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January 10, 2010
Are backroom deals par for the course?
The Journal News, Op-Ed
By Debra West
The controversy over payments made to insure a key vote for approval of Forest City Ratner's Ridge Hill project in Yonkers leads watchdogs to wonder if backroom deals are the way to go:
Federal prosecutors accused Annabi, the former Democratic majority leader whose term ended in December, of taking more than $166,000 in payoffs to vote "yes" on two development projects. One development, the so-called Longfellow apartments project, was small and remains unstarted. The other, Ridge Hill Village, is the biggest retail, residential and office complex that Yonkers has seen to date.
"This is really an isolated incident," [Geoff] Thompson said. Though government skeptics may assume that backroom deals are par for the course, it is not the case. "If it were common, it would be in the headlines every six months, and it's not."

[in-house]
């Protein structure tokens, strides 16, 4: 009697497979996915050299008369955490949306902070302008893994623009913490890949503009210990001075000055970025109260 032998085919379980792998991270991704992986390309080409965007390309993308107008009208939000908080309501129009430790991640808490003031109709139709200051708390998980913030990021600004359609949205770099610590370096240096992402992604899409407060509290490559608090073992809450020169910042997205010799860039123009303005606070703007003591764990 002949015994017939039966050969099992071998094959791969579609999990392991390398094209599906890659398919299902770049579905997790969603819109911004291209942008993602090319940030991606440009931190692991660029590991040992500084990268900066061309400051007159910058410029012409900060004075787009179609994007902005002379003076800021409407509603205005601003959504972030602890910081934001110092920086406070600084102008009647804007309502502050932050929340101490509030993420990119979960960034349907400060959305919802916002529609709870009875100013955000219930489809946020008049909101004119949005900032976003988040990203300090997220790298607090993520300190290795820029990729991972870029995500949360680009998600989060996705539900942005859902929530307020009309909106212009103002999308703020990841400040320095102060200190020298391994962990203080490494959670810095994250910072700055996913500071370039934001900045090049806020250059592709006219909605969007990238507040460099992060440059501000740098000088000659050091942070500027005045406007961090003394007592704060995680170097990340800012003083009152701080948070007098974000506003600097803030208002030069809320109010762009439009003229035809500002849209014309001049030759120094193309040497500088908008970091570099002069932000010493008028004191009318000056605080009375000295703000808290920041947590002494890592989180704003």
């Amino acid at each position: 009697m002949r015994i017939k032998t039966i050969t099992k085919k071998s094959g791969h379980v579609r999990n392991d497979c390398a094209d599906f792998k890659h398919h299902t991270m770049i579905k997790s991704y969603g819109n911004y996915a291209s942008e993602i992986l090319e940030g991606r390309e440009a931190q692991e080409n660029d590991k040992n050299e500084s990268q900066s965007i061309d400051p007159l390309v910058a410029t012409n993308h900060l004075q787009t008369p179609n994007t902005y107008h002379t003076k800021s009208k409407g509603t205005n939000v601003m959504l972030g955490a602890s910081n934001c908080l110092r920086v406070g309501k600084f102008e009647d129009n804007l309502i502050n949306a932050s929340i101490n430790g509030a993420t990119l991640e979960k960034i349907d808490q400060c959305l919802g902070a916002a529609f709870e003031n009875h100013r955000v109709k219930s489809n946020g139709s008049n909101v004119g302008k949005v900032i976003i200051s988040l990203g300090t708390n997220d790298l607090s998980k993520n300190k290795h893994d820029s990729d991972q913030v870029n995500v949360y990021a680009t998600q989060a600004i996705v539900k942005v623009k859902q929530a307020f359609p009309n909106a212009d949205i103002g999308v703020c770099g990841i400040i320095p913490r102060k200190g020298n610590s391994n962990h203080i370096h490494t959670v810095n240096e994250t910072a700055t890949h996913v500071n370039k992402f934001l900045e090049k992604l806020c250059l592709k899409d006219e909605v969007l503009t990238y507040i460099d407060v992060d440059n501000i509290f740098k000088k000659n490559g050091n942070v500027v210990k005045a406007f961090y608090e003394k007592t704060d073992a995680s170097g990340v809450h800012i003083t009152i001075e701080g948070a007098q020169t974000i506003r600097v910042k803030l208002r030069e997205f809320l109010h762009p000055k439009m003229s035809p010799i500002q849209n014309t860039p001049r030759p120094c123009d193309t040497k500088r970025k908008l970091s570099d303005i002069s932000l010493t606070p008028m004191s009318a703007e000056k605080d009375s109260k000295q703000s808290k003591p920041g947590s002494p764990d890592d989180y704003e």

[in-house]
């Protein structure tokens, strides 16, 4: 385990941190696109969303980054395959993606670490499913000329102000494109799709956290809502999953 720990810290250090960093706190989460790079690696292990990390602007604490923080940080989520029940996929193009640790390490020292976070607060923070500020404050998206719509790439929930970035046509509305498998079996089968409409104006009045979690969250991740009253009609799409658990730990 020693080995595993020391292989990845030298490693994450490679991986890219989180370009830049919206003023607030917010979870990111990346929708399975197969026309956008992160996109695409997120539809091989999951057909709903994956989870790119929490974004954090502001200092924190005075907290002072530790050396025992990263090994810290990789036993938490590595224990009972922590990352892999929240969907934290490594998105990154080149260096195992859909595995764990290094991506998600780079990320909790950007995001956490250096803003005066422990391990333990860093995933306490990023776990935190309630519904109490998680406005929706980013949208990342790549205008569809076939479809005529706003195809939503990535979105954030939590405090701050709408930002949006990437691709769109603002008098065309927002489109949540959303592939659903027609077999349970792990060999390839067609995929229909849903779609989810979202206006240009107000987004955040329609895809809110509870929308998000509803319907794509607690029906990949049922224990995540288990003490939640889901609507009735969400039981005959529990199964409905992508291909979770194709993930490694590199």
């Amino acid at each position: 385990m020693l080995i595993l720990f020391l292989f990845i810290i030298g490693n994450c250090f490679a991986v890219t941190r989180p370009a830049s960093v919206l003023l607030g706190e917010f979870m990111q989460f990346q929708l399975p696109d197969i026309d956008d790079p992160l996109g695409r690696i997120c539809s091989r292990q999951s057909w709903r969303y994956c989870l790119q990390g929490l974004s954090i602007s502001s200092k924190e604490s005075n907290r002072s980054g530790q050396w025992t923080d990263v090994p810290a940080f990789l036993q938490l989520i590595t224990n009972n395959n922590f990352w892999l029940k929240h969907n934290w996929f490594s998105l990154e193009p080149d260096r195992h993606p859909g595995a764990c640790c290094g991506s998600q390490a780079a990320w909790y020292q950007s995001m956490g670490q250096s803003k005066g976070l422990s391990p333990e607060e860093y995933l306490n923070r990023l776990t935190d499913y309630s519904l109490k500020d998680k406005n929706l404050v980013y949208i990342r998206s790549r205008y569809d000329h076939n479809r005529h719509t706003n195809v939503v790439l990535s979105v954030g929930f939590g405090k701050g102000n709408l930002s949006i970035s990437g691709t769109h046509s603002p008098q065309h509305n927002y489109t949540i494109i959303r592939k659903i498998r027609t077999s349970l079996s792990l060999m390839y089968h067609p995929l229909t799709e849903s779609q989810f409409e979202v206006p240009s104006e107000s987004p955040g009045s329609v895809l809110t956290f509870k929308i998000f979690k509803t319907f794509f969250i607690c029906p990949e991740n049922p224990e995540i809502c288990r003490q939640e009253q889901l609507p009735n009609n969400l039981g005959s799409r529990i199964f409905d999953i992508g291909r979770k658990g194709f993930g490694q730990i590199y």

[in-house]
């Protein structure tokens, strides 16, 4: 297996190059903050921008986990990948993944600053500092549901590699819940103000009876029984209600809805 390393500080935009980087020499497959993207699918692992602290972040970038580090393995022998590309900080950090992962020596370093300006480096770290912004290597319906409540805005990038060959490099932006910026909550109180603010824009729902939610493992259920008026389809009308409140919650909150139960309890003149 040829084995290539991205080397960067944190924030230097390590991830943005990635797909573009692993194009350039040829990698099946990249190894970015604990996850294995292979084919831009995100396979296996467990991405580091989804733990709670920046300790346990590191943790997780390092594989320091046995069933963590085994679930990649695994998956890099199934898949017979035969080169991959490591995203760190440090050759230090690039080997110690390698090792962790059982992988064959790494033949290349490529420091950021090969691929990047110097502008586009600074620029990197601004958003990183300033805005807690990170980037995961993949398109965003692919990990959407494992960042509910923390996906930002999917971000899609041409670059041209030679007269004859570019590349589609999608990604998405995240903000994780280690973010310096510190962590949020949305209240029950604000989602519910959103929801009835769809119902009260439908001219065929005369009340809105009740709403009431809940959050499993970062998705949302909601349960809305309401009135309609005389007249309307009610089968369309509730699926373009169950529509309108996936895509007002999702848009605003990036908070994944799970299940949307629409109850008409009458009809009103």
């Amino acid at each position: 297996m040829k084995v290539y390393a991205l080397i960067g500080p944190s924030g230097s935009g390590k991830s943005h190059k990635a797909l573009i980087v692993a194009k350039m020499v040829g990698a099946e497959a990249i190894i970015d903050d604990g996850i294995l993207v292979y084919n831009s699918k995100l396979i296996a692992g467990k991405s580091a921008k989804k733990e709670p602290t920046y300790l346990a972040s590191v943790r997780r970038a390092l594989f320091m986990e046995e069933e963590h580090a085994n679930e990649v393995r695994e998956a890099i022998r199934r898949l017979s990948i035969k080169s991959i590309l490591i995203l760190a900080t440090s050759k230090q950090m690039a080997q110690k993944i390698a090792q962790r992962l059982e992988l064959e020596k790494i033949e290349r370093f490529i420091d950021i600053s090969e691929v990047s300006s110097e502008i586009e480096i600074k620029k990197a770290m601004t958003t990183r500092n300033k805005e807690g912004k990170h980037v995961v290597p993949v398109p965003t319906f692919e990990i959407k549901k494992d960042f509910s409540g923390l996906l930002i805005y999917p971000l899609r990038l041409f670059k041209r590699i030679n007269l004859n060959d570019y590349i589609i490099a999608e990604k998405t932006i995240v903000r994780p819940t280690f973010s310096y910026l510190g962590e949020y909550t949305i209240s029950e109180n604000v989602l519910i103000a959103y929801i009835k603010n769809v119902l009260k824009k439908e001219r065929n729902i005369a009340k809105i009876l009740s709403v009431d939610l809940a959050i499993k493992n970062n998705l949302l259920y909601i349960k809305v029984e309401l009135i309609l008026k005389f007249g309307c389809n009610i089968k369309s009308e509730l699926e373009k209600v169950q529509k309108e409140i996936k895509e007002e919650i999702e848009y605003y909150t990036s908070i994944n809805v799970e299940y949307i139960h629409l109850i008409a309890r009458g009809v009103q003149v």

Thompson points out that long before the indictments, other developers looked to Ridge Hill and its closed-door process as an example of how not to proceed. Forest City Ratner seemed to shut out the public, he said. Thompson does represent a group of developers — including mega-builder Louis Cappelli — who have been at work for years on a redevelopment plan for downtown Yonkers; he said the partnership has sought community input at every juncture.
If prosecutors are to believed, the $630 million Ridge Hill development was denied a fair and honest hearing; who can say how the controversy would have otherwise unfolded?
Terry Joshi is president of the watchdog group Yonkers Committee for Smart Development and a frequent critic of the many tax incentives and zoning changes developers wrest from local governments. The indictments notwithstanding, she doesn't think that backroom deals and bribes are the way business is regularly done. "The real giveaways happen right out in the open," Joshi said. "They take votes in public, in the light of day, and still just basically give developers whatever they want. That's the problem."
NoLandGrab: Forest City's political connections and a few well placed donations are usually all that's required to secure the megaprojects outside of meaningful public scrutiny.
Posted by lumi at January 10, 2010 4:13 PM